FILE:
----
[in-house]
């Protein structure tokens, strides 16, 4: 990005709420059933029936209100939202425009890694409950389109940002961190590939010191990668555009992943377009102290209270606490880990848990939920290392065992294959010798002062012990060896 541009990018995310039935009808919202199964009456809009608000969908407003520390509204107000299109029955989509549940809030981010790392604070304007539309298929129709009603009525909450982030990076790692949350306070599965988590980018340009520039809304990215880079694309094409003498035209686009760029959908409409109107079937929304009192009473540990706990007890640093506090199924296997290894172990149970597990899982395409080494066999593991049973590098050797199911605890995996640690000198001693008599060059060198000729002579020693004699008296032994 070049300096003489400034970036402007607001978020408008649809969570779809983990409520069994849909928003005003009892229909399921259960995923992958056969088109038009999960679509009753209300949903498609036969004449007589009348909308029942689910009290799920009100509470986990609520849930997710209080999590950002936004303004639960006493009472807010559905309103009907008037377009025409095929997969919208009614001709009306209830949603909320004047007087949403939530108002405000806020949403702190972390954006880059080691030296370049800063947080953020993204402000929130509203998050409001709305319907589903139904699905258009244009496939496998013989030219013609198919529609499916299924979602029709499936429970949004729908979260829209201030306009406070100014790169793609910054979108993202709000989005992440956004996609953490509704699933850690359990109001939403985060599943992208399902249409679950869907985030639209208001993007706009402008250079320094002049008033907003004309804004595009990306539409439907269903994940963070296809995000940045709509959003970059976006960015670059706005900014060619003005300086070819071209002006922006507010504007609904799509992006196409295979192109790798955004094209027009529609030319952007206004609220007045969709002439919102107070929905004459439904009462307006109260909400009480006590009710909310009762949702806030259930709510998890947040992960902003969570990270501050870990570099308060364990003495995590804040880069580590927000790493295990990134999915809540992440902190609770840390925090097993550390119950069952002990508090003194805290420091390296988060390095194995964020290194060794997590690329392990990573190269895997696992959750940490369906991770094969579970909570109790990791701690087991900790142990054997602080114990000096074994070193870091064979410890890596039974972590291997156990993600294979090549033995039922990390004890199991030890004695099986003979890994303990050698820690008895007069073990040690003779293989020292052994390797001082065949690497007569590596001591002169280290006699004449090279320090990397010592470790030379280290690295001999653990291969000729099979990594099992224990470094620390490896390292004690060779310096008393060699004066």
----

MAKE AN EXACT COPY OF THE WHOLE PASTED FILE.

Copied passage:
[in-house]
């Protein structure tokens, strides 16, 4: 990005709420059933029936209100939202425009890694409950389109940002961190590939010191990668555009992943377009102290209270606490880990848990939920290392065992294959010798002062012990060896 541009990018995310039935009808919202199964009456809009608000969908407003520390509204107000299109029955989509549940809030981010790392604070304007539309298929129709009603009525909450982030990076790692949350306070599965988590980018340009520039809304990215880079694309094409003498035209686009760029959908409409109107079937929304009192009473540990706990007890640093506090199924296997290894172990149970597990899982395409080494066999593991049973590098050797199911605890995996640690000198001693008599060059060198000729002579020693004699008296032994 070049300096003489400034970036402007607001978020408008649809969570779809983990409520069994849909928003005003009892229909399921259960995923992958056969088109038009999960679509009753209300949903498609036969004449007589009348909308029942689910009290799920009100509470986990609520849930997710209080999590950002936004303004639960006493009472807010559905309103009907008037377009025409095929997969919208009614001709009306209830949603909320004047007087949403939530108002405000806020949403702190972390954006880059080691030296370049800063947080953020993204402000929130509203998050409001709305319907589903139904699905258009244009496939496998013989030219013609198919529609499916299924979602029709499936429970949004729908979260829209201030306009406070100014790169793609910054979108993202709000989005992440956004996609953490509704699933850690359990109001939403985060599943992208399902249409679950869907985030639209208001993007706009402008250079320094002049008033907003004309804004595009990306539409439907269903994940963070296809995000940045709509959003970059976006960015670059706005900014060619003005300086070819071209002006922006507010504007609904799509992006196409295979192109790798955004094209027009529609030319952007206004609220007045969709002439919102107070929905004459439904009462307006109260909400009480006590009710909310009762949702806030259930709510998890947040992960902003969570990270501050870990570099308060364990003495995590804040880069580590927000790493295990990134999915809540992440902190609770840390925090097993550390119950069952002990508090003194805290420091390296988060390095194995964020290194060794997590690329392990990573190269895997696992959750940490369906991770094969579970909570109790990791701690087991900790142990054997602080114990000096074994070193870091064979410890890596039974972590291997156990993600294979090549033995039922990390004890199991030890004695099986003979890994303990050698820690008895007069073990040690003779293989020292052994390797001082065949690497007569590596001591002169280290006699004449090279320090990397010592470790030379280290690295001999653990291969000729099979990594099992224990470094620390490896390292004690060779310096008393060699004066």